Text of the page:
Applications can be made until the call deadline and they will be evaluated by the EVOLTREE Executive Committee
What happens once I have completed my research?
When submitting your project proposal, you will be asked to agree to make data from your work publicly available in one of the EVOLTREE data repositories and acknowledge EVOLTREE funding in publications resulting from the grant
We will also request you to provide us with a brief (two pages) report once the work has been completed, as well as a summary of the project expenses (invoices may be requested after examination of the report). Finally, the submission of photos, documents, etc produced by the project and that could be used for dissemination and communication activities, is highly appreciated.
For any questions regarding this call, please contact dgrivet(at)inia.es
Convergent adaptation in northern Pinus sylvestris and Picea abies?-Genotyping the Evoltree ISS Punkaharju
This project examines the level of sharing of adaptive genomic variation between Finnish and Swedish populations of Pinus sylvestris (Scots pine) and Picea abies (Norway spruce).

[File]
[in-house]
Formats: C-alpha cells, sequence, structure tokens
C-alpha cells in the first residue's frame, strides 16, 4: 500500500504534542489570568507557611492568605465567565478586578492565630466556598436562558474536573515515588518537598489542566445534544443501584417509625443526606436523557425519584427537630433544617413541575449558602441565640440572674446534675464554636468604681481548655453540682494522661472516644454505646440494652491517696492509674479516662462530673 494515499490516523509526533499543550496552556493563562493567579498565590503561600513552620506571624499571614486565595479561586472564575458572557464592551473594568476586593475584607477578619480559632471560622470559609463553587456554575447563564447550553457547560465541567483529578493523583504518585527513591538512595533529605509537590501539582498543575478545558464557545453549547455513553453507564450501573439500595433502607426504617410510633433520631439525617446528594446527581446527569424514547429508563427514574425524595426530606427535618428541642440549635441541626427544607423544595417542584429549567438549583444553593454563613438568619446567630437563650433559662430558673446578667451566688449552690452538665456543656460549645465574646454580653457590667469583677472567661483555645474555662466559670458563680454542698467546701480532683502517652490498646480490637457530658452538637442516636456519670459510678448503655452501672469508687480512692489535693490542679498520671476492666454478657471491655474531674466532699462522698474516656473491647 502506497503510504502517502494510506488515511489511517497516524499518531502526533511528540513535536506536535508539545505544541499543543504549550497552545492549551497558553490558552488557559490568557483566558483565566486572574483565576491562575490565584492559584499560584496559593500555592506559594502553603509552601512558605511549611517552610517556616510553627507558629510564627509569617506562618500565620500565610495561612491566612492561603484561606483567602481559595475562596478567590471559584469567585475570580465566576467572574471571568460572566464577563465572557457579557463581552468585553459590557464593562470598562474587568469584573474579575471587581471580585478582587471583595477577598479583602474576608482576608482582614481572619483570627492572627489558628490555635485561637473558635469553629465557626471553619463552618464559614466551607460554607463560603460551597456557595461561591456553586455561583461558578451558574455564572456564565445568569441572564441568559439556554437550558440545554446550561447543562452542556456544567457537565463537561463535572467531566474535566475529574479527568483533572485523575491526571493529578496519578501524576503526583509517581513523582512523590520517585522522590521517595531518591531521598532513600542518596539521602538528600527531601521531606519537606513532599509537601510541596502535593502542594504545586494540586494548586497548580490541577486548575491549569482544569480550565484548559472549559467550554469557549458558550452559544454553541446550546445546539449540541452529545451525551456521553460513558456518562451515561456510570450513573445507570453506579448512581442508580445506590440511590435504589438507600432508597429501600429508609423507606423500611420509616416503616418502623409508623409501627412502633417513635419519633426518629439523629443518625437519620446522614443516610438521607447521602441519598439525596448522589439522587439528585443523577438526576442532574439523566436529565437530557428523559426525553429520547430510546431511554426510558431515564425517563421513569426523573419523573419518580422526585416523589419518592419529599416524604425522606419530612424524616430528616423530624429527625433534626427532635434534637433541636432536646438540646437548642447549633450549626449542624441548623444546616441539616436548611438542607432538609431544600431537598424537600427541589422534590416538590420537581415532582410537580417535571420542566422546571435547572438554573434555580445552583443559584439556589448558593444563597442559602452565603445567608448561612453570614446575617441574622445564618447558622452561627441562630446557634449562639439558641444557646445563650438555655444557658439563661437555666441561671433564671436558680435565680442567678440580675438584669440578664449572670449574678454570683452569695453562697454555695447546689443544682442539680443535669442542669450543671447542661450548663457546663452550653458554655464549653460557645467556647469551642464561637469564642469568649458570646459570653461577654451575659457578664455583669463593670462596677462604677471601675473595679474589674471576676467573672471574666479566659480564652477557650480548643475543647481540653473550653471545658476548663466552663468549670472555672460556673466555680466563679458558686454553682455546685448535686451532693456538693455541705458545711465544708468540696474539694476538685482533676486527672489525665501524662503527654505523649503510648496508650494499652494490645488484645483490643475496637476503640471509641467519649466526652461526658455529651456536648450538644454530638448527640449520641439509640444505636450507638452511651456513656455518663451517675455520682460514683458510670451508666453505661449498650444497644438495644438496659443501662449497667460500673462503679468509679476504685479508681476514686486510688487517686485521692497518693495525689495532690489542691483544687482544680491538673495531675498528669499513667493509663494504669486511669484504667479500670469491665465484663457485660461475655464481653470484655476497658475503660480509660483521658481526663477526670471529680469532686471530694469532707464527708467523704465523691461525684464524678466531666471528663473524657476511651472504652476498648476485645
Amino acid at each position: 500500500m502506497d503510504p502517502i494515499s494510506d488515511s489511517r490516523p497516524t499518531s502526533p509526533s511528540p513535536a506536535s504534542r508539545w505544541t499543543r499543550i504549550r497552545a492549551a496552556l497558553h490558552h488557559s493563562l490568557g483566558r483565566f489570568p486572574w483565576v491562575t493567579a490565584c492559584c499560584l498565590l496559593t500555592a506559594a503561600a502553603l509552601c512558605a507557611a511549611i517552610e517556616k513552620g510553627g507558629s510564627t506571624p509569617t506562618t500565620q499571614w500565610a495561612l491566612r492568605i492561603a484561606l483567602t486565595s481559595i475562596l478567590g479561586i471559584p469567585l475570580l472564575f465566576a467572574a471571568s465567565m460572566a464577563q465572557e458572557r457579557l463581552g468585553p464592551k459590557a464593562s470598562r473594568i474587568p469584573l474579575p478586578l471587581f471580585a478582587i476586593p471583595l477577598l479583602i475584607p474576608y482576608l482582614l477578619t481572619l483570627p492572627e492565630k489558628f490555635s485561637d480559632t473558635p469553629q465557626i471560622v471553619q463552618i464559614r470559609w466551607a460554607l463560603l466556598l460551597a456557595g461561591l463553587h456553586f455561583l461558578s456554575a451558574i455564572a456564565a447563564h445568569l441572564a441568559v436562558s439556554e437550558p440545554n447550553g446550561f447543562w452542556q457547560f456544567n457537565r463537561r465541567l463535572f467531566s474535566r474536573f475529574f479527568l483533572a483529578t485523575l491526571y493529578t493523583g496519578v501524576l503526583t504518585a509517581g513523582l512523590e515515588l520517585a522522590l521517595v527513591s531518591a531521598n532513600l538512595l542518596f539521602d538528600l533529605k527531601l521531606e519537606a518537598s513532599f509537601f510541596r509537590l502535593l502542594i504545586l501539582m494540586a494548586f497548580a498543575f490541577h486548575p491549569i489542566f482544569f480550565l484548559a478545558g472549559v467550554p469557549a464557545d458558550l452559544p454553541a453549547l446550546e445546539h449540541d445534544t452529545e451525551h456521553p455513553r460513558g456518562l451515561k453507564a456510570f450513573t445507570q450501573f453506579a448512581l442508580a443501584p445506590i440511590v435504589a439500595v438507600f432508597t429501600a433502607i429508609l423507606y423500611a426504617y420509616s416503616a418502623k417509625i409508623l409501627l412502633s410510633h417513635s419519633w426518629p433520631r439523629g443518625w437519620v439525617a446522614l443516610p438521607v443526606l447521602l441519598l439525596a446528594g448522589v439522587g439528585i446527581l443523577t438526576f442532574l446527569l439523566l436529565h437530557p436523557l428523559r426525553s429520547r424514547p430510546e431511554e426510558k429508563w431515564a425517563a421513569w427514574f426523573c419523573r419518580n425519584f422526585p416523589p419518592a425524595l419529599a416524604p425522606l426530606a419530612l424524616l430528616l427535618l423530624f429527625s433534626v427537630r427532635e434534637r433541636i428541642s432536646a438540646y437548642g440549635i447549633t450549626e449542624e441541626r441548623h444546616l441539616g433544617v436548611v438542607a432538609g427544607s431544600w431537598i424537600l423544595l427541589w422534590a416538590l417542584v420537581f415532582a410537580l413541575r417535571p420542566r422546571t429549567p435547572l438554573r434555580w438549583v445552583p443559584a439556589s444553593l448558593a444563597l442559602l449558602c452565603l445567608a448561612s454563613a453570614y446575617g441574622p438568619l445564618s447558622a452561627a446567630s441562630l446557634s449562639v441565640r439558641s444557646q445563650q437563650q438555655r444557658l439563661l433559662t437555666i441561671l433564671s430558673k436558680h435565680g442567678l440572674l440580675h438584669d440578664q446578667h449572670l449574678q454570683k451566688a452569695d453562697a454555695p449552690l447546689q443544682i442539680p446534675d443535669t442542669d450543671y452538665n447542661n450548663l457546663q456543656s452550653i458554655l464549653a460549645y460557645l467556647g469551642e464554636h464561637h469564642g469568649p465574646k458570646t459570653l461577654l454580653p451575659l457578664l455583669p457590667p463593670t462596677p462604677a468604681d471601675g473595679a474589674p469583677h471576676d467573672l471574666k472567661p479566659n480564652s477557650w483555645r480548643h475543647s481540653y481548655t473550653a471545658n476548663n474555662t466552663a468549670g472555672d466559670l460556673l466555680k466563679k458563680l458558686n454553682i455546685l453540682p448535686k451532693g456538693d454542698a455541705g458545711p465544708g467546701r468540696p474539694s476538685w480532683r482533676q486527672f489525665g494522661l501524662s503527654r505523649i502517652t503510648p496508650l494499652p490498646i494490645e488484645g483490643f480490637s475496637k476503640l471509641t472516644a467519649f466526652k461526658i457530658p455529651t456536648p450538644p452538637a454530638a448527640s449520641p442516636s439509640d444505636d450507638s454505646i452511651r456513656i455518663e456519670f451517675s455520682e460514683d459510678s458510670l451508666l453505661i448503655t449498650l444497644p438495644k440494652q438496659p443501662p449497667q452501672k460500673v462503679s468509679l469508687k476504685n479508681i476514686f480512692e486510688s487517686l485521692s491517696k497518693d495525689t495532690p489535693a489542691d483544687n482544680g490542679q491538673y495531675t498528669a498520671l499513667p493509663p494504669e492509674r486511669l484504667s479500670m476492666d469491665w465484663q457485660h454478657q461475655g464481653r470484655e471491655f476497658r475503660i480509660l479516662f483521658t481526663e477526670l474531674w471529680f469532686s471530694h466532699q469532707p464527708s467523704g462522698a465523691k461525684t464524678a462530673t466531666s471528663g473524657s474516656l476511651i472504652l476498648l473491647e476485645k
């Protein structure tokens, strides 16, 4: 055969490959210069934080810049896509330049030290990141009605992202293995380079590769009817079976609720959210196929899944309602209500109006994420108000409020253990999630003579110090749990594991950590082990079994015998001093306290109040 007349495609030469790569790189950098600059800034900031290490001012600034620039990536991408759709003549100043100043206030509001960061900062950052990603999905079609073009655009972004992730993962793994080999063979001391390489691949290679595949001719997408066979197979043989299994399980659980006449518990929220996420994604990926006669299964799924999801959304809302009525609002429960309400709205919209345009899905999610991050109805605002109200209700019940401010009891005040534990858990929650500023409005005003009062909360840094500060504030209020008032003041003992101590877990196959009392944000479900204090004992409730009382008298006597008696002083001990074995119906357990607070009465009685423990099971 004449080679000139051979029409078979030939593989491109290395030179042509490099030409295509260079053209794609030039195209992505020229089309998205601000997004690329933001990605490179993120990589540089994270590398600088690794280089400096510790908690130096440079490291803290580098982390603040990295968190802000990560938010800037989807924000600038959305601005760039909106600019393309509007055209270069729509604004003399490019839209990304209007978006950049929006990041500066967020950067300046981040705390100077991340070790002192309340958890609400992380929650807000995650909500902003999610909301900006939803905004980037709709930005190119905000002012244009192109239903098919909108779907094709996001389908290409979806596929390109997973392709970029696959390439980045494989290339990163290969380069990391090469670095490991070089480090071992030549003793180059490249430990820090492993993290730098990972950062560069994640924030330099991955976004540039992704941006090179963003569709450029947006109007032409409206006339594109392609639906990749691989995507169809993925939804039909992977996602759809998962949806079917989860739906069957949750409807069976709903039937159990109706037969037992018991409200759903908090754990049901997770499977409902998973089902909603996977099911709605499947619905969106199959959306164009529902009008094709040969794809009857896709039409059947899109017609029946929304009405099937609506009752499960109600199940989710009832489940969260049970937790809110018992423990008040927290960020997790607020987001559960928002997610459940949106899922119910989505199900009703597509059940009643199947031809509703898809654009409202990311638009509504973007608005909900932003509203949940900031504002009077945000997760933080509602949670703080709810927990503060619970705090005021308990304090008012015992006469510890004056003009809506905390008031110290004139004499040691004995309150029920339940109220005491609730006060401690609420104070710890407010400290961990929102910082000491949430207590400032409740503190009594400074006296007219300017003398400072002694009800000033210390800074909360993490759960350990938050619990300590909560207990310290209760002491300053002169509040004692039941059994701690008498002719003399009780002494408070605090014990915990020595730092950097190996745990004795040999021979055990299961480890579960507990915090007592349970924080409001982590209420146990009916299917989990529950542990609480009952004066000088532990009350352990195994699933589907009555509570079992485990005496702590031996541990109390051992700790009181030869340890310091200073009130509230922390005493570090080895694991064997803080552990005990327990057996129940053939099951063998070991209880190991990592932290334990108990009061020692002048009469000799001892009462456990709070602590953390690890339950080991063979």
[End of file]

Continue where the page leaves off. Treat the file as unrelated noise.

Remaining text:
These species in the northern parts of their distribution have similar demographic history (colonization of Fennoscandia after Last Glacial Maximum), and have adapted to similar environmental challenges. In these northern latitudes, traits like timing of yearly growth and cold tolerance are likely to have significant fitness effects as the plants have to maximize their growth, yet develop sufficient cold tolerance each year. Growth rhythms and cold tolerance have significant genetic component in conifers, seen as considerable heritabilities and evident latitudinal adaptive variation (Heide 1974; Aho 1994; Hurme et al. 1997; Howe et al. 2003; Chen et al. 2012; Kujala, Knürr et al. 2017). Earlier QTL mapping and association studies have found many loci associated with these traits in a variety of conifer species (e.g. Hurme et al. 2000; Eckert et al. 2009; Holliday et al. 2010; Kujala, Knürr et al. 2017).